RMIT students win major accolades for healthcare design innovation

RMIT students win major accolades for healthcare design innovation

A team of three RMIT students have been named the 2022 national winners of the James Dyson Award and received an Australian Good Design Award.

A low-cost pneumatic device designed by RMIT students to help unassisted healthcare workers has won the coveted James Dyson Award and an Australian Good Design Award. 

Their design innovation, the AirLift, assists in performing three key patient movements which improves the experience for both patient and healthcare worker and supports an ageing healthcare workforce from injuring themselves when working unaccompanied in the community. 

Bachelor of Industrial Design Honours student Maneet Singh and Bachelor of Mechanical Engineering & Industrial Design students Maireid Carrigg and Fergus Davidson met through the Safeness by Design studio, run through RMIT’s School of Design with input from the Worksafe Innovation Centre.

Their intention for the AirLift was inspired by personal connections to healthcare and the opportunity to create impact. Singh highlighted a spike in demand for at-home care, alongside an under-resourced and rapidly ageing workforce, is making community healthcare work increasingly dangerous.

“Our research found that healthcare workers were often left to reposition patients on their own, which subjects their bodies to high levels of strain. While there is a plethora of devices on the market that aid with patient repositioning, they are often expensive and bulky, or require multiple people to be used safely,” said Singh.

29 September 2022


The creators of the design smile at the camera The winning students. L-R: Maireid Carrigg, Fergus Davidson and Maneet Singh.

Solving problems through innovation

Comprised of a slide sheet with an inflatable inner bladder and a remote-control pump, the AirLift works by gently inflating to place a layer of air between the patient and the bed. By folding the device prior to fitting it under a patient, it can switch between assisting with three of the most common patient movements – rolling, sitting up and translations. 

“The AirLift’s pneumatic capabilities remove the need to physically lift the patient and reduce the force required to translate them around the bed. This in turn improves the experience for the patient, as they are being repositioned on a cushion of air, instead of being dragged around on a sheet,” Singh said.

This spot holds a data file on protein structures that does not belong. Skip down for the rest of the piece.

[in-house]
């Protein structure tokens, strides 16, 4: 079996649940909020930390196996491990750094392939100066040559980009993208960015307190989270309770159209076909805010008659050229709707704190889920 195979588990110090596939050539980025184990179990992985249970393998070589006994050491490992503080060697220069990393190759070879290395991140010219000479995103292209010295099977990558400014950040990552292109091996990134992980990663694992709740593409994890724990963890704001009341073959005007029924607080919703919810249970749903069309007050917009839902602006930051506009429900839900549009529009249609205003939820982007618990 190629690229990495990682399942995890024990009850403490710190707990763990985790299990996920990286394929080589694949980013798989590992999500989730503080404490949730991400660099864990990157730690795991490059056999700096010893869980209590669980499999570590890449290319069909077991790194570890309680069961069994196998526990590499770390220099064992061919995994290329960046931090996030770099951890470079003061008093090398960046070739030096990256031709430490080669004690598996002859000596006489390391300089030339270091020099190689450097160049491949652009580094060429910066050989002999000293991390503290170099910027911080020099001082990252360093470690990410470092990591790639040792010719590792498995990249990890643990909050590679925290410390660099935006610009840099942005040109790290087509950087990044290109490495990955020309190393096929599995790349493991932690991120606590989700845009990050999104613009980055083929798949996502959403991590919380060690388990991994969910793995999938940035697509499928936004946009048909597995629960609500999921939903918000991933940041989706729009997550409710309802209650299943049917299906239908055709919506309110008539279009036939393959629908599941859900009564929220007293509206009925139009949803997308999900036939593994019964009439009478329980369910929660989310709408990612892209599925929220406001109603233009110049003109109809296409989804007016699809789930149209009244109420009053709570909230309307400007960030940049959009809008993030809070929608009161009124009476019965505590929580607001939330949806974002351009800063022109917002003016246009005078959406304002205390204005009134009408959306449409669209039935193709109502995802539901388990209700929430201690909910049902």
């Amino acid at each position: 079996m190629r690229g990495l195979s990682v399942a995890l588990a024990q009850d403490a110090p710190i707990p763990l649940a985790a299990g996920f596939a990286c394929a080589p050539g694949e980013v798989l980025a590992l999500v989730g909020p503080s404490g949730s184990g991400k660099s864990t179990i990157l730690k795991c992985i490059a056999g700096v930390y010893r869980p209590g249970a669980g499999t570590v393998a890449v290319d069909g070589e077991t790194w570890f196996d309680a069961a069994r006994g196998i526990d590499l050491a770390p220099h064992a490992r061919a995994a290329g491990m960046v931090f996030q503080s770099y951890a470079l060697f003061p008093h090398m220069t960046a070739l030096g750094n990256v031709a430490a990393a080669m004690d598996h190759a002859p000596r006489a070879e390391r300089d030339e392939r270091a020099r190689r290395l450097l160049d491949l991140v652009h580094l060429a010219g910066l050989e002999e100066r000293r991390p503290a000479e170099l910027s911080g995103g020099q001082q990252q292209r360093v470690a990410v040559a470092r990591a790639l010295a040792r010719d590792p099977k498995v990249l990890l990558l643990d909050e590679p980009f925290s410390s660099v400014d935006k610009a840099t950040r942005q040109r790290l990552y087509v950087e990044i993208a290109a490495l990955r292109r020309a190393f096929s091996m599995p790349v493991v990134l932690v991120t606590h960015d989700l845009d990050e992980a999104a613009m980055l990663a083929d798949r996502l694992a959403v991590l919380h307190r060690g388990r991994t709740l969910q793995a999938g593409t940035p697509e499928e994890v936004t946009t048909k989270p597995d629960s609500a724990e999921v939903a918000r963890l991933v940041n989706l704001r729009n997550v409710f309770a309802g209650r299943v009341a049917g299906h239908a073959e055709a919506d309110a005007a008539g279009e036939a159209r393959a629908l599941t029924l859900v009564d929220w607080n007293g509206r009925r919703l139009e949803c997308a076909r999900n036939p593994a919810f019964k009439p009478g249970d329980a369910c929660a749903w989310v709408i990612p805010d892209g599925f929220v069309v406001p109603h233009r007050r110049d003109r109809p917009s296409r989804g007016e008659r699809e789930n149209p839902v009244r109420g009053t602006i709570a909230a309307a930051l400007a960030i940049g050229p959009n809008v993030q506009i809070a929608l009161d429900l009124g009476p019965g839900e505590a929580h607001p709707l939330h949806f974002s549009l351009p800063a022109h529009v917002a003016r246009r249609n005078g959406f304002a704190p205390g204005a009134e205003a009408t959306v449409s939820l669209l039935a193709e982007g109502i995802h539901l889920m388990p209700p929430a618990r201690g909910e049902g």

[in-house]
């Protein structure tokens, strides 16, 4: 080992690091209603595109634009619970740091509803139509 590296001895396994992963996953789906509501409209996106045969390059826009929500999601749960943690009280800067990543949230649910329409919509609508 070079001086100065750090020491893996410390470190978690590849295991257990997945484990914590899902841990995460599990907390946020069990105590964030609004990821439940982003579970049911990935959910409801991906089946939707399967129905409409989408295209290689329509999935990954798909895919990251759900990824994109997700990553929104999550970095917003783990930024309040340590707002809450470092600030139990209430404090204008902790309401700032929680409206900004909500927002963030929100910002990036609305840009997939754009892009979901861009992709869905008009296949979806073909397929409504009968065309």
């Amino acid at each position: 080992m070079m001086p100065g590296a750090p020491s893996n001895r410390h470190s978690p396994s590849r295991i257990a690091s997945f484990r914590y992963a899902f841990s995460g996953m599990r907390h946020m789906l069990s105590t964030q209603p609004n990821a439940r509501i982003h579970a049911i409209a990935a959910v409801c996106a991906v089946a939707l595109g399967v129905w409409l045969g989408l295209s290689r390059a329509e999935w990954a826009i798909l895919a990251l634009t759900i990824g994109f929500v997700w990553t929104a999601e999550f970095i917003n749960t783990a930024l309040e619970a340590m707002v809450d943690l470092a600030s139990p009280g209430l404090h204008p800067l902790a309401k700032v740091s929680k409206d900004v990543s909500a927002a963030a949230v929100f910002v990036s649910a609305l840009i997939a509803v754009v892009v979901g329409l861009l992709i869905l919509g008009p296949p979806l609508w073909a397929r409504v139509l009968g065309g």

Davidson said that the idea to use pneumatics came about not in the studio but on a camping trip, while inflating a dry bag. 

“Realising the potential, we modified an inflatable lounge so that it could comfortably reposition a human, which served as our initial proof of concept,” he said. 

Collaborating with industry 

Surveying nurses, consulting experts in the field and a consistent feedback process through the Safeness by Design studio helped the team refine their concept and work through issues along the way. 

Carrig said that industry insights helped overcome their biggest challenge – designing a slide sheet that gave greater consideration for a healthcare worker’s age and movements while maintaining patient safety. 

“The collaboration with WorkSafe provided great insight and feedback in regard to designing for the ageing workforce, which we also took on board,” Carrig said.

Another considerable challenge was not to do with the design, but circumstance. 

“The initial research and ideation was all completed within a 2021 lockdown with limited access to materials, few opportunities for in person observation of industry practices and no workshop access,” Carrigg said.

“To deal with this, we reached out to members of the healthcare community and industry experts to draw on their expertise and guidance.”

A prototype of the winning design, The AirLift. A prototype of the winning design, The AirLift.

Designing with purpose

Reflecting on the project, Carrigg says that the team’s respective courses at RMIT provided them with the skills and knowledge to practise design creatively and with purpose.

“We have really benefited from team-based projects at RMIT as it has improved our communication skills and allowed us to produce great collaborative outcomes,” said Carrigg.   

“We set out to make an impact and hopefully change lives, and it feels surreal to have received validation and recognition of our vision and efforts spent over the last many months. The awards have not just provided us with the means but also the confidence to take this idea forward and bring it to life which is the next stage in our design journey,” Singh added.

Harnessing AirLift's potential for community impact

Moving forward, the team hope to create a functional prototype alongside conducting a thorough materiality investigation. 

“In 5 years’ time we see AirLift transitioning beyond the private healthcare sector and into people’s homes,” Singh said.

“We hope the AirLift will enable individuals to look after their family members at home without the need to purchase expensive patient movement devices.”

Safeness by Design is an initiative emerging from RMIT University’s School of Design, aiming to enhance health, wellbeing, and social values by using design to achieve actual and evident safeness across a broad range of environments and contexts.


Story by: Rosie Shepherdson-Cullen

29 September 2022


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Acknowledgement of Country

RMIT University acknowledges the people of the Woi wurrung and Boon wurrung language groups of the eastern Kulin Nation on whose unceded lands we conduct the business of the University. RMIT University respectfully acknowledges their Ancestors and Elders, past and present. RMIT also acknowledges the Traditional Custodians and their Ancestors of the lands and waters across Australia where we conduct our business - Artwork 'Luwaytini' by Mark Cleaver, Palawa.